Boeing is touting a lunar lander concept that the company claims could launch in one piece on an upgraded version of NASA’s Space Launch System heavy-lift rocket — which Boeing largely builds — and deliver astronauts to the lunar surface in 2024 without going through NASA’s planned Gateway mini-space station.
The lunar lander proposal submitted by Boeing to NASA is one of multiple concepts proposed by U.S. industry. Companies had to send in their lunar lander proposals to NASA by Tuesday, Nov. 5, on an accelerated timetable to meet the Trump administration’s goal of landing astronauts on the moon’s south pole by the end of 2024.
Details of two of the lunar lander proposals have been revealed.
Blue Origin, the company established billionaire Jeff Bezos, is partnering with Lockheed Martin, Northrop Grumman and Draper to develop a three-component lunar lander that could launch on commercial rockets, such as Blue Origin’s own New Glenn booster. Boeing is taking a different approach, proposing to launch a lunar lander on a single flight of the Space Launch System.
“When you try to carve that (lander) up into smaller pieces, some of the smaller pieces don’t work on some of the existing commercial launchers, so we ended up backing into an architecture that really works best using the largest rocket possible,” said Peter McGrath, director of global sales and marketing for Boeing’s space exploration division.
Boeing builds the SLS core stage, and NASA has charged Boeing with developing an upgraded Exploration Upper Stage to upgrade the SLS’s lift capability. The uprated SLS, known as the Block 1B configuration, could launch Boeing’s lander on a single flight, according to McGrath.
Boeing argues that using the SLS Block 1B to launch the lunar lander on a single launch “reduces the complexity and risk of sending multiple segments to orbit on multiple launches.” The company said its proposal enables a crewed landing on the moon requiring only five “mission critical events instead of the 11 or more required by alternate strategies,” where individual lander elements would rendezvous together near the moon and be assembled robotically.
In its solicitation for Human Landing System proposals, NASA requested companies propose commercially-developed vehicles, in which the contractors would be responsible for designing, building and launching the landers. Commercial operators would then fly the landers to an orbit near the moon for the rendezvous of an Orion crew capsule carrying NASA astronauts, who would board the landers for descent to the lunar surface.
In parallel with work on the human-rated landers, the SLS and Orion crew capsule, NASA is moving forward with plans to build a mini-space station near the moon. The combined lunar exploration initiative is named Artemis, after the twin sister of Apollo in Greek mythology.
The first piece of the Gateway station, known as the Power and Propulsion Element, is being built by Maxar for launch by the end of 2022. A Northrop Grumman-built mini-habitation module would join the Gateway after a launch in late 2023, setting the stage for the arrival of a landing craft in 2024, followed by the docking of an Orion crew capsule with the lunar landing crew.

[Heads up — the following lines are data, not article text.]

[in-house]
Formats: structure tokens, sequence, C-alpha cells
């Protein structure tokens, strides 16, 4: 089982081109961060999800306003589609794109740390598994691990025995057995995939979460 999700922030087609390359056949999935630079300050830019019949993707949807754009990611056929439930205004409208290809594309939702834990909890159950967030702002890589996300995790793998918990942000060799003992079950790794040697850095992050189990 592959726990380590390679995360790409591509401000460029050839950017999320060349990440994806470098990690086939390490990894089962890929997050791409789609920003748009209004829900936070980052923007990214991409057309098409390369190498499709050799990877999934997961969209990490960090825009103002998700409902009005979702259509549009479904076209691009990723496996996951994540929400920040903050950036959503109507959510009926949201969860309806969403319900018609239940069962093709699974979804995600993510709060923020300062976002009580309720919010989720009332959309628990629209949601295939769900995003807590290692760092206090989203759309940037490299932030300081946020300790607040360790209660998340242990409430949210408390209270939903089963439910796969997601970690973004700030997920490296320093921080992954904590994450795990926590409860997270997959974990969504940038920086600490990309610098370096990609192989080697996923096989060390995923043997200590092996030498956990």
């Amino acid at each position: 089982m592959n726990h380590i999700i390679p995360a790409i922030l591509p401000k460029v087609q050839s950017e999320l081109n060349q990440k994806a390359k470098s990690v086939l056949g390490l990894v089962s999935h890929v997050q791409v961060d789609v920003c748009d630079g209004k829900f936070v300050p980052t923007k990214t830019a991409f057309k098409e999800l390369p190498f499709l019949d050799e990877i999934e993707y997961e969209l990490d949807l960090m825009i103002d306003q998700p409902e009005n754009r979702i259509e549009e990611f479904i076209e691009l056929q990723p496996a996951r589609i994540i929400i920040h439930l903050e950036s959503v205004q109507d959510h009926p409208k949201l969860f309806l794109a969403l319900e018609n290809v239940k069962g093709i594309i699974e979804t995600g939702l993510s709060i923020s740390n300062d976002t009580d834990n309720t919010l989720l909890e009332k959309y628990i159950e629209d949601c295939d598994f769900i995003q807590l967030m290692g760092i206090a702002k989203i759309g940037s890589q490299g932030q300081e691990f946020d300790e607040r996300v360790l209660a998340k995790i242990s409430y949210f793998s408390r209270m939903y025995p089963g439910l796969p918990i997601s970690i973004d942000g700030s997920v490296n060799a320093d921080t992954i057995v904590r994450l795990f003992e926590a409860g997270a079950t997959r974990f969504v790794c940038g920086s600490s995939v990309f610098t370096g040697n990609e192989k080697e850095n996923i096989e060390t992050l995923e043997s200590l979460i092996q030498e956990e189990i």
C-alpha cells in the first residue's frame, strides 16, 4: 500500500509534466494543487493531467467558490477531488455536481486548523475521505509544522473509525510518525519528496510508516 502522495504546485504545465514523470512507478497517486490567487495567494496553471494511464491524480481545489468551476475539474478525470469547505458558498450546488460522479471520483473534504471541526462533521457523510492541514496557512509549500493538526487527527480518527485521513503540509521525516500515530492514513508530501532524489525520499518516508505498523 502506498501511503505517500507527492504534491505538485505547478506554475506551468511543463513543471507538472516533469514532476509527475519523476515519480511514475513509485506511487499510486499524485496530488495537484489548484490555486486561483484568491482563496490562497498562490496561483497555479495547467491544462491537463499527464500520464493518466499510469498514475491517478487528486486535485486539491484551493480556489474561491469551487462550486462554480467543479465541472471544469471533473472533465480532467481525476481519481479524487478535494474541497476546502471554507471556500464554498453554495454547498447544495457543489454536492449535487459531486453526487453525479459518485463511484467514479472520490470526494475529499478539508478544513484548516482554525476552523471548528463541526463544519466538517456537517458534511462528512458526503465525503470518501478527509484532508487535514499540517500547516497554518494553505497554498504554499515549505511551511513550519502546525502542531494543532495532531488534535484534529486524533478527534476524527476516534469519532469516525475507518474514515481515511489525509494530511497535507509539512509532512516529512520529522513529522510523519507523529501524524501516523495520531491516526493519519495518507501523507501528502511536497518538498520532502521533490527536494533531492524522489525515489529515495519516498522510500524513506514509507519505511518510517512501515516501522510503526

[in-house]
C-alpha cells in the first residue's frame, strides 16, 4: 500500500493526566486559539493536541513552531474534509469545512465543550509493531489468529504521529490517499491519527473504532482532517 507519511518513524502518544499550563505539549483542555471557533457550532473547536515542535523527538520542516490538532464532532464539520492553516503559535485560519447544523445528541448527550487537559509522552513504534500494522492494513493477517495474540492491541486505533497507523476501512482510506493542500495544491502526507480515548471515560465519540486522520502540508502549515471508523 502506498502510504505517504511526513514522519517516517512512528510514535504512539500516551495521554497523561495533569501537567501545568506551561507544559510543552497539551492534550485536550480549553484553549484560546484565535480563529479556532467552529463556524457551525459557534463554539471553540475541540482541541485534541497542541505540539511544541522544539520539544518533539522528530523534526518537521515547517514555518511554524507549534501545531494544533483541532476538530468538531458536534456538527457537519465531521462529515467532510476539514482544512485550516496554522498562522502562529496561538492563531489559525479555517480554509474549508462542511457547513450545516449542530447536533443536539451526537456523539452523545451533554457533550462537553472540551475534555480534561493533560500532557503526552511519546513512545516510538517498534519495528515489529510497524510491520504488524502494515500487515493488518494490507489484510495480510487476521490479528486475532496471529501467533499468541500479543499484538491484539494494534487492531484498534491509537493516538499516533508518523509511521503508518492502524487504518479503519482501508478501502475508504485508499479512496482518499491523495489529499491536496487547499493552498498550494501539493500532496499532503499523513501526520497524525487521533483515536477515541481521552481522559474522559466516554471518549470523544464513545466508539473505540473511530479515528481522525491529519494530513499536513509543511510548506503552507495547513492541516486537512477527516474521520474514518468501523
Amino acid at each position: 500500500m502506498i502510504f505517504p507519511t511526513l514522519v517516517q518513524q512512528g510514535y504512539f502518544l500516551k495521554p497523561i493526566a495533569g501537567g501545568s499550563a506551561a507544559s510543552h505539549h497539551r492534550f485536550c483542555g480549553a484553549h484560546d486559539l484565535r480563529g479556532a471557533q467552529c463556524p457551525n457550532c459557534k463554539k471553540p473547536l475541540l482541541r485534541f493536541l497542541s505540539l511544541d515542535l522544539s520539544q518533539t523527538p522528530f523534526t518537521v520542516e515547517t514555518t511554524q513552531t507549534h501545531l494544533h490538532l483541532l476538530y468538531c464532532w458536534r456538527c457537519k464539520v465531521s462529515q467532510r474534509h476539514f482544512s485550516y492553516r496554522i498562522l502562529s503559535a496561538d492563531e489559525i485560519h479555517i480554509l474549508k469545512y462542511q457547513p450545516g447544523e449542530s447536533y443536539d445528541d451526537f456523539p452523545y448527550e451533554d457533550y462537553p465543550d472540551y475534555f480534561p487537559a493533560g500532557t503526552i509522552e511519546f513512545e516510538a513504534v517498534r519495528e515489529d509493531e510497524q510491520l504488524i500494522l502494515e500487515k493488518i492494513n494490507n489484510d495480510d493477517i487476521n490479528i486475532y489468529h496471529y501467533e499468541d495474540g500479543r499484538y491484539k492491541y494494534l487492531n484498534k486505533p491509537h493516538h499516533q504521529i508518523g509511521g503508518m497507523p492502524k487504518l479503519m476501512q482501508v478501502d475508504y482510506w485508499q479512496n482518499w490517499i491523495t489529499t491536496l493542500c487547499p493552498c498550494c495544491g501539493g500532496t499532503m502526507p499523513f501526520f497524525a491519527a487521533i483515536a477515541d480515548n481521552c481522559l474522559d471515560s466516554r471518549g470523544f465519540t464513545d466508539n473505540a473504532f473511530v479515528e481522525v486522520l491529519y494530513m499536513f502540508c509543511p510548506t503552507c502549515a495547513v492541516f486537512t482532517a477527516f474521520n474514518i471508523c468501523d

The Gateway is slated to fly in an elliptical near rectilinear halo orbit, taking the complex as close as 1,000 miles (1,500 kilometers) and as far as 43,500 miles (70,000 kilometers) from the moon. NASA selected the orbit because it allows a continuous communications link with Earth, and landers departing from the Gateway can reach any place on the lunar surface with only modest propellant usage.
McGrath said Boeing determined the most effective way to land astronauts on the moon in 2024 is to develop a lander with just two elements — without a orbit transfer module — that could achieve its mission with or without NASA’s planned Gateway station in lunar orbit.
“It’s an ascent element and a descent element, where the ascent element actually performs the function of all the transfer to get you from the halo orbit that Gateway or Orion are in, all the way to the surface of the moon,” McGrath said in an interview with Spaceflight Now. “Then the ascent element is capable from taking you from the south pole all the way back to rendezvous with the Gateway or Orion.”
“The way we’ve sized it, you avoid needing a third element, which really simplifies the architecture because you really have one rendezvous in space instead of a ballet of rendezvous (operations) in space,” McGrath said. “With the ascent (and) descent elements flying integrated on one launch, our architecture also offers a lot of flexibility in the sense that we can either dock directly with Orion or we can dock with the Gateway, whichever NASA prefers.
“And in the case the Gateway is delayed, it doesn’t delay your (Artemis 3) launch in ’24,” McGrath said. “So it really allows you to do the minimal number of maneuvers and dockings to actually get to the surface of the moon.
“Our architecture still assumes that we’re all arriving in the near rectilinear halo orbit, so we’re all going to that same orbit and doing all the maneuvers off that orbit to the surface,” McGrath said.
McGrath said NASA will eventually need the Gateway to enable a more “extensible architecture” for exploration of the lunar surface.
McGrath said Boeing could assess other commercial launch alternatives for the lander if the SLS Block 1B is not available in 2024.
“Getting a descent element of any size on a commercial launcher becomes a constraint, which is what drove us toward SLS,” McGrath said. “Depending on what the actual (commercial) launch performance numbers are, which are not known right now, we could look at that, but the baseline right now is SLS, and that’s where the right performance needs to be.”
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